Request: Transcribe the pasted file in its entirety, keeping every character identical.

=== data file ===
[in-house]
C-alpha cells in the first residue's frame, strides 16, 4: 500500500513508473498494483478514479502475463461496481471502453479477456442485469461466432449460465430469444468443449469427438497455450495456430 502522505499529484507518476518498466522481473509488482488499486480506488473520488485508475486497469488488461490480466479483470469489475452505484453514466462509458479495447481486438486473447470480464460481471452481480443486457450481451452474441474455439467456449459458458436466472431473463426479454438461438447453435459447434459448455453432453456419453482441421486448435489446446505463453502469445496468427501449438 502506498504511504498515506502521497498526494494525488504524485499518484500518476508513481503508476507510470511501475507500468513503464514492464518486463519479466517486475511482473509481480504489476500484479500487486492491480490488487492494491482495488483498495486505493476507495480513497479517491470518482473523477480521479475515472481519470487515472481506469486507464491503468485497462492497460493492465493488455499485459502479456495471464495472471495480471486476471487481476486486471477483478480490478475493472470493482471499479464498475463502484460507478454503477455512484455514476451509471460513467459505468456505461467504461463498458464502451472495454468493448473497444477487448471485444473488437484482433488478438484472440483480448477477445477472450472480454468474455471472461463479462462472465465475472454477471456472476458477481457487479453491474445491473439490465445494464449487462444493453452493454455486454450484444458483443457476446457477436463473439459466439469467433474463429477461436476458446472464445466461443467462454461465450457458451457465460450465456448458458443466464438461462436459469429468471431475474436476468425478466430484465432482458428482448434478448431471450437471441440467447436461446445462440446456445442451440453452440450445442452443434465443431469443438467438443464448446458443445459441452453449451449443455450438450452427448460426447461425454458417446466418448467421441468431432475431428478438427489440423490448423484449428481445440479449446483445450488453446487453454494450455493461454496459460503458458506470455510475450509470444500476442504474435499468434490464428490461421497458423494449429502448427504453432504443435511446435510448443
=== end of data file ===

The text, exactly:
[in-house]
C-alpha cells in the first residue's frame, strides 16, 4: 500500500513508473498494483478514479502475463461496481471502453479477456442485469461466432449460465430469444468443449469427438497455450495456430 502522505499529484507518476518498466522481473509488482488499486480506488473520488485508475486497469488488461490480466479483470469489475452505484453514466462509458479495447481486438486473447470480464460481471452481480443486457450481451452474441474455439467456449459458458436466472431473463426479454438461438447453435459447434459448455453432453456419453482441421486448435489446446505463453502469445496468427501449438 502506498504511504498515506502521497498526494494525488504524485499518484500518476508513481503508476507510470511501475507500468513503464514492464518486463519479466517486475511482473509481480504489476500484479500487486492491480490488487492494491482495488483498495486505493476507495480513497479517491470518482473523477480521479475515472481519470487515472481506469486507464491503468485497462492497460493492465493488455499485459502479456495471464495472471495480471486476471487481476486486471477483478480490478475493472470493482471499479464498475463502484460507478454503477455512484455514476451509471460513467459505468456505461467504461463498458464502451472495454468493448473497444477487448471485444473488437484482433488478438484472440483480448477477445477472450472480454468474455471472461463479462462472465465475472454477471456472476458477481457487479453491474445491473439490465445494464449487462444493453452493454455486454450484444458483443457476446457477436463473439459466439469467433474463429477461436476458446472464445466461443467462454461465450457458451457465460450465456448458458443466464438461462436459469429468471431475474436476468425478466430484465432482458428482448434478448431471450437471441440467447436461446445462440446456445442451440453452440450445442452443434465443431469443438467438443464448446458443445459441452453449451449443455450438450452427448460426447461425454458417446466418448467421441468431432475431428478438427489440423490448423484449428481445440479449446483445450488453446487453454494450455493461454496459460503458458506470455510475450509470444500476442504474435499468434490464428490461421497458423494449429502448427504453432504443435511446435510448443